You can check out the Greens’ infographic to see states turn green as each state’s required signatures are submitted. So far, 43 states are green. Lass is sure that Greens will make it onto 44 state ballots, plus Washington, D.C.

      The only state so far, with no chance of turning green is South Dakota. Greens failed to gain ballot access there, and the state does not allow write-in campaigns. Greens failed to gain ballot access, but will be running write-in campaigns in Indiana, North Carolina, and Georgia.

  • Censorship/Free Speech

    • The narrow Facebook mindset

      We live in a time of trigger warnings, safe spaces, and young people being offended by other people’s opinions – to a point where they seem to be perfectly willing to silence others.

      For society, this is disastrous. For a community to evolve, different opinions and ideas must be tested against each other in a free and open debate. Especially unconventional or controversial ones. Without a free exchange of thoughts, democracy becomes pointless. Without diversity, our culture will die. Without new input, there will be no progress.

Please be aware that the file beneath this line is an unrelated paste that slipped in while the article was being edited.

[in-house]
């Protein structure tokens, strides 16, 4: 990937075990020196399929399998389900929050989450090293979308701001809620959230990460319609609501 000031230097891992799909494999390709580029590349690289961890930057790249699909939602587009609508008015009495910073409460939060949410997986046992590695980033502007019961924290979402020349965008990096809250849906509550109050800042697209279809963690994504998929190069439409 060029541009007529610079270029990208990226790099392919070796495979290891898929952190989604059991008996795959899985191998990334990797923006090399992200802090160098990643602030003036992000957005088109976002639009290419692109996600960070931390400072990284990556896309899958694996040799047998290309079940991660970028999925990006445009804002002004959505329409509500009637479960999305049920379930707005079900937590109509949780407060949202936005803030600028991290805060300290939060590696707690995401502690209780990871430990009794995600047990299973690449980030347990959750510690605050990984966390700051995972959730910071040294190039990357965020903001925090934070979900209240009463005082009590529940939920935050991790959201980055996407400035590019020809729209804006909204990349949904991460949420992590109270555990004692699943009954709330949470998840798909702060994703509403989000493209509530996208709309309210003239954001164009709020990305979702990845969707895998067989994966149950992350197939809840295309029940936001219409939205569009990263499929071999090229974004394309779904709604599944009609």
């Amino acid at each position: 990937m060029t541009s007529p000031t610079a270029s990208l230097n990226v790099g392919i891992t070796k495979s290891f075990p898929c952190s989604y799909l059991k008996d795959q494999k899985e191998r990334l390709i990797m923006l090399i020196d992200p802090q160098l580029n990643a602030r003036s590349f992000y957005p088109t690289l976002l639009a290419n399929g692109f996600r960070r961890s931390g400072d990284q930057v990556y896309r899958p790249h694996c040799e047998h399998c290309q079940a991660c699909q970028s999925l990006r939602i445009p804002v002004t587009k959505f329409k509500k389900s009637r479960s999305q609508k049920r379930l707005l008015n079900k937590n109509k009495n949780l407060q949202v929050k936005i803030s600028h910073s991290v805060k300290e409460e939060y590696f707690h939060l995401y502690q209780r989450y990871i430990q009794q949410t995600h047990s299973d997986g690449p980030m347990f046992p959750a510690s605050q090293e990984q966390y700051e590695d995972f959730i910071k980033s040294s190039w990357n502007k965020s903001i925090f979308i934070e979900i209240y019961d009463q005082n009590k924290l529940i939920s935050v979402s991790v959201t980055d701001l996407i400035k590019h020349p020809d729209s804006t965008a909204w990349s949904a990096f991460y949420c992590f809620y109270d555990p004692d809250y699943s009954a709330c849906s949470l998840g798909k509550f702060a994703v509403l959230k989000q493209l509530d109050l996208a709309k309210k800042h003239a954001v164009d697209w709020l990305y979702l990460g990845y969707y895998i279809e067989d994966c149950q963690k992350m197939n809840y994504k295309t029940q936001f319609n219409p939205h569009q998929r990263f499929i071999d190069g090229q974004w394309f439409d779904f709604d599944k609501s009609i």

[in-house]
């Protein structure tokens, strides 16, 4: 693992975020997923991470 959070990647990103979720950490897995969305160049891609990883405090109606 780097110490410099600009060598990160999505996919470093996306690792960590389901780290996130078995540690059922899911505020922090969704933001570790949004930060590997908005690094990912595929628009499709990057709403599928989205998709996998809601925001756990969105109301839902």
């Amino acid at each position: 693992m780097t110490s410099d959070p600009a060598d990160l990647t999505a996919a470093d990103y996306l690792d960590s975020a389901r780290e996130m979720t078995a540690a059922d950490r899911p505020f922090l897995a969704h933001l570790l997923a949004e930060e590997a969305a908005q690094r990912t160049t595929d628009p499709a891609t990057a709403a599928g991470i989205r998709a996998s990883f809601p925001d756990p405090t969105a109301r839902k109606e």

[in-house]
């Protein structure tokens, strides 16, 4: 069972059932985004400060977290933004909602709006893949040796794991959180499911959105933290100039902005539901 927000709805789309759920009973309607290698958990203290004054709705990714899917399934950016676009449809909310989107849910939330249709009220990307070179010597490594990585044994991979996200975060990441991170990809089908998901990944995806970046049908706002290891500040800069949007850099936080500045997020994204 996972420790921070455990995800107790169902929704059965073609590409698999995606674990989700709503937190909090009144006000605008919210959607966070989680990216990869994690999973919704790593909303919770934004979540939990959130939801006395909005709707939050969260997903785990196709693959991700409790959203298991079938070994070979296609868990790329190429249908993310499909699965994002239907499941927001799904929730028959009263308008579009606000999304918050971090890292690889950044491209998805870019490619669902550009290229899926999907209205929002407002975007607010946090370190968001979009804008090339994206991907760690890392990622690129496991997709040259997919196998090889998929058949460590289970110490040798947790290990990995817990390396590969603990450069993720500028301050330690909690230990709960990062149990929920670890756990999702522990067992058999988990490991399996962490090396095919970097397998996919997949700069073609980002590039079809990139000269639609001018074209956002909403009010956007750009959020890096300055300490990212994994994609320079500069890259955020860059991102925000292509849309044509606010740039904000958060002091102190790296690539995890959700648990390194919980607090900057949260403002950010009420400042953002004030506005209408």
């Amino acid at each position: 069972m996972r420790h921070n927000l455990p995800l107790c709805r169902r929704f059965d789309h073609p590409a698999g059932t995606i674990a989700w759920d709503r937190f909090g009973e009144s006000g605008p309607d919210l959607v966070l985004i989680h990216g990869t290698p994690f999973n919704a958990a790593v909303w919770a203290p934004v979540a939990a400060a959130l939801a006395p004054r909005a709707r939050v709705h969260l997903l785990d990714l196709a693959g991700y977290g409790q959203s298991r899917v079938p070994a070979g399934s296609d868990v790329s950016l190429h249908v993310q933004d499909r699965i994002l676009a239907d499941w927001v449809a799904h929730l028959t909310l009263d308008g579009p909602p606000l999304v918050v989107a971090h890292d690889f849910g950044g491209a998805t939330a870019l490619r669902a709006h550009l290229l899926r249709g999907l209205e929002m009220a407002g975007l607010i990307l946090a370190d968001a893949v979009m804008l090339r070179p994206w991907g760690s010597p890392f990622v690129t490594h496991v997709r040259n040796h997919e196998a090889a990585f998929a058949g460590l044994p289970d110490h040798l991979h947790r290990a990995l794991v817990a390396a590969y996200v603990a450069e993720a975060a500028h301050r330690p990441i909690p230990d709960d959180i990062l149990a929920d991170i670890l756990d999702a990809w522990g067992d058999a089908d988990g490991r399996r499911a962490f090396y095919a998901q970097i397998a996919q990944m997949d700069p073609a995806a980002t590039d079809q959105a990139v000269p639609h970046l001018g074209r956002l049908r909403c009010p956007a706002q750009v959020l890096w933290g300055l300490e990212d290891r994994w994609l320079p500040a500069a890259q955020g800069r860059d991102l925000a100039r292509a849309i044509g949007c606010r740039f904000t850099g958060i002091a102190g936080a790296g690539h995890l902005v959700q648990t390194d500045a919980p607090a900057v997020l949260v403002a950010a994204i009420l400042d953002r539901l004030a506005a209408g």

Especially young people ought to question everything, explore new ideas and oppose conformity. Instead, today many of them seem to be narrow-minded, politically conform, anxious, and frantic. I’m pretty sure this is a new phenomenon.

      Why are people so easily offended, upset and disgruntled these days?

    • Governments Around the World Deny Internet Access to Political Opponents

      Whether or not your ethnic group has political power in the country where you live is a crucial factor determining your access to the Internet, according to a new analysis.

      The effect varies from country to country, and is much less pronounced in democratic nations. But the study, published today in Science, suggests that besides censorship, another way national governments prevent opposing groups from organizing online is by denying them Internet access in the first place, says Nils Weidmann, a professor of political science at the University of Konstanz in Germany.